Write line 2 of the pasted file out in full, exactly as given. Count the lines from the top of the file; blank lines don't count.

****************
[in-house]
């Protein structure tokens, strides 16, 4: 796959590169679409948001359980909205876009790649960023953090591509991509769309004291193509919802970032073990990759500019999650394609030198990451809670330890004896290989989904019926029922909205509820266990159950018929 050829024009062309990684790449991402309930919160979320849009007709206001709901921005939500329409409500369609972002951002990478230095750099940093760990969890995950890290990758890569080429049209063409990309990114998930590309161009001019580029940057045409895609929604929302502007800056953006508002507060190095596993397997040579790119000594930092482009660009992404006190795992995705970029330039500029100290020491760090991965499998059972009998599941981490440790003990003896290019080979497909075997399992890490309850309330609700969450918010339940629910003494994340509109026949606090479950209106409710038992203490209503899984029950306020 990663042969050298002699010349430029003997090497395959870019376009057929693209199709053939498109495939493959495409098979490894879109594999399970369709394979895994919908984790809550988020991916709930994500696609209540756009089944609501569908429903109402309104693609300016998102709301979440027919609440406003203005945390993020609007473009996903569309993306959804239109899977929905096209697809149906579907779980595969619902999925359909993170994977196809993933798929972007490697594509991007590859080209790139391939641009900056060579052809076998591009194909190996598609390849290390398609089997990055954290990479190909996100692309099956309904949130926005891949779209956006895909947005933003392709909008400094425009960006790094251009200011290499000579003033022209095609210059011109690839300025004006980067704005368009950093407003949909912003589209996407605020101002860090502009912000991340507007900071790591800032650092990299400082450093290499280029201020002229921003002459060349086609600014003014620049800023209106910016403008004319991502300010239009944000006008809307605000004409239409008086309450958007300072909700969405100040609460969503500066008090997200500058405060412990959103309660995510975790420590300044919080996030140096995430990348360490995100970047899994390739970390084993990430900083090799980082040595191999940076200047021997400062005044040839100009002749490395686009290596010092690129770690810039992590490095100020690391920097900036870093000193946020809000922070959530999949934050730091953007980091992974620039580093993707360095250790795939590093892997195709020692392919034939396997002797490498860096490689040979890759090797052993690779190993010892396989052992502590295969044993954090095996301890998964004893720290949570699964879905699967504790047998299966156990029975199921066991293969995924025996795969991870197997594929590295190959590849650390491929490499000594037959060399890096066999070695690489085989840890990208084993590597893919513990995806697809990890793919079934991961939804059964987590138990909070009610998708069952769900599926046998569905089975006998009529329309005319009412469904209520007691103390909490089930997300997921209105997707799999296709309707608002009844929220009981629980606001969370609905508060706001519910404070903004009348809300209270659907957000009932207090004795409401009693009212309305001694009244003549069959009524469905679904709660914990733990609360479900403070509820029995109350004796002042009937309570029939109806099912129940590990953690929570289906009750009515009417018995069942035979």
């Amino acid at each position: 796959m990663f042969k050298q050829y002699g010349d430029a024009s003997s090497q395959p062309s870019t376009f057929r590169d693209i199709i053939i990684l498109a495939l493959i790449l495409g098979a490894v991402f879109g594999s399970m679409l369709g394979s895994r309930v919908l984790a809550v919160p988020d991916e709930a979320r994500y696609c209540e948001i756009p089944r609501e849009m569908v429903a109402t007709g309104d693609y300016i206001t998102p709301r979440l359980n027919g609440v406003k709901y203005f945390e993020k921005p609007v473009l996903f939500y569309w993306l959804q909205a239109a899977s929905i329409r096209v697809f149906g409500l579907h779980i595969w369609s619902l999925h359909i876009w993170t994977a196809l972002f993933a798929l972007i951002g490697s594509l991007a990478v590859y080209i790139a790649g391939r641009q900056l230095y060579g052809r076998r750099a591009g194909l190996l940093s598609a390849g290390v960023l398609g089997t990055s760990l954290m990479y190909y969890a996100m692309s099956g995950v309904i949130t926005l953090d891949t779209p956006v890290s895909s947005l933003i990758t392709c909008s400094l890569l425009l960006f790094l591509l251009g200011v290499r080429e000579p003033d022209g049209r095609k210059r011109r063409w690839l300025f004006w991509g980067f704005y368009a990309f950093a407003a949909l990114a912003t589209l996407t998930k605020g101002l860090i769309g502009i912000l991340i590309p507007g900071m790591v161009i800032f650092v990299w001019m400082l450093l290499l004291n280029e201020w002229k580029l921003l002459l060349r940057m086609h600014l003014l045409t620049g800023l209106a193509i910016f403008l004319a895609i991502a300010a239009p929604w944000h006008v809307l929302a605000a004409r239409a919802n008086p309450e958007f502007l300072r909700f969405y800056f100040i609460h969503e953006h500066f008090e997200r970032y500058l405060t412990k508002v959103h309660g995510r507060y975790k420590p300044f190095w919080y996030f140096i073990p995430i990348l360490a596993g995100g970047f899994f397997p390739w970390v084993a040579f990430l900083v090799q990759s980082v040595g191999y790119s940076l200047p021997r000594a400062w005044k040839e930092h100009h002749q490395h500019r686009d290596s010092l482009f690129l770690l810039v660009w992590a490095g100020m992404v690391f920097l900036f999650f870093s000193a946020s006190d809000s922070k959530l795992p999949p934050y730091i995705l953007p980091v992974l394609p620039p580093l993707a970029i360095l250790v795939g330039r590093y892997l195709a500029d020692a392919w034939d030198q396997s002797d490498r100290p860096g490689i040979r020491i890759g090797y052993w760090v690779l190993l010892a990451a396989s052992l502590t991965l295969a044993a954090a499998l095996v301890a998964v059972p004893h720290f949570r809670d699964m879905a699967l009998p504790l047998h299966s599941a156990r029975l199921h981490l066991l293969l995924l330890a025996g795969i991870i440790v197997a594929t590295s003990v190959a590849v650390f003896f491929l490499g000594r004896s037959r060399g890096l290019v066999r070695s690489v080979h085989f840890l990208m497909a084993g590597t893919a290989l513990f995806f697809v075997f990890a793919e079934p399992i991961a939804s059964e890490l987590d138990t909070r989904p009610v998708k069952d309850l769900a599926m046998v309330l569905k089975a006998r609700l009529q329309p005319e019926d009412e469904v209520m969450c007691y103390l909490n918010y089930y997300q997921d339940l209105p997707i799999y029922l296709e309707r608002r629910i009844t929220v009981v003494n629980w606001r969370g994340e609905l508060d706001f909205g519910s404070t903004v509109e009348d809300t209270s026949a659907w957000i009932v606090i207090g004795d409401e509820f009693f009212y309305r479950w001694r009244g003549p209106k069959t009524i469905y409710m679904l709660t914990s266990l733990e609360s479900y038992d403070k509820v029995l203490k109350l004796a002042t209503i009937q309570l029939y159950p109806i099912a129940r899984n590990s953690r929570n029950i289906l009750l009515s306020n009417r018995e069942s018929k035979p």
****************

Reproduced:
């Protein structure tokens, strides 16, 4: 796959590169679409948001359980909205876009790649960023953090591509991509769309004291193509919802970032073990990759500019999650394609030198990451809670330890004896290989989904019926029922909205509820266990159950018929 050829024009062309990684790449991402309930919160979320849009007709206001709901921005939500329409409500369609972002951002990478230095750099940093760990969890995950890290990758890569080429049209063409990309990114998930590309161009001019580029940057045409895609929604929302502007800056953006508002507060190095596993397997040579790119000594930092482009660009992404006190795992995705970029330039500029100290020491760090991965499998059972009998599941981490440790003990003896290019080979497909075997399992890490309850309330609700969450918010339940629910003494994340509109026949606090479950209106409710038992203490209503899984029950306020 990663042969050298002699010349430029003997090497395959870019376009057929693209199709053939498109495939493959495409098979490894879109594999399970369709394979895994919908984790809550988020991916709930994500696609209540756009089944609501569908429903109402309104693609300016998102709301979440027919609440406003203005945390993020609007473009996903569309993306959804239109899977929905096209697809149906579907779980595969619902999925359909993170994977196809993933798929972007490697594509991007590859080209790139391939641009900056060579052809076998591009194909190996598609390849290390398609089997990055954290990479190909996100692309099956309904949130926005891949779209956006895909947005933003392709909008400094425009960006790094251009200011290499000579003033022209095609210059011109690839300025004006980067704005368009950093407003949909912003589209996407605020101002860090502009912000991340507007900071790591800032650092990299400082450093290499280029201020002229921003002459060349086609600014003014620049800023209106910016403008004319991502300010239009944000006008809307605000004409239409008086309450958007300072909700969405100040609460969503500066008090997200500058405060412990959103309660995510975790420590300044919080996030140096995430990348360490995100970047899994390739970390084993990430900083090799980082040595191999940076200047021997400062005044040839100009002749490395686009290596010092690129770690810039992590490095100020690391920097900036870093000193946020809000922070959530999949934050730091953007980091992974620039580093993707360095250790795939590093892997195709020692392919034939396997002797490498860096490689040979890759090797052993690779190993010892396989052992502590295969044993954090095996301890998964004893720290949570699964879905699967504790047998299966156990029975199921066991293969995924025996795969991870197997594929590295190959590849650390491929490499000594037959060399890096066999070695690489085989840890990208084993590597893919513990995806697809990890793919079934991961939804059964987590138990909070009610998708069952769900599926046998569905089975006998009529329309005319009412469904209520007691103390909490089930997300997921209105997707799999296709309707608002009844929220009981629980606001969370609905508060706001519910404070903004009348809300209270659907957000009932207090004795409401009693009212309305001694009244003549069959009524469905679904709660914990733990609360479900403070509820029995109350004796002042009937309570029939109806099912129940590990953690929570289906009750009515009417018995069942035979």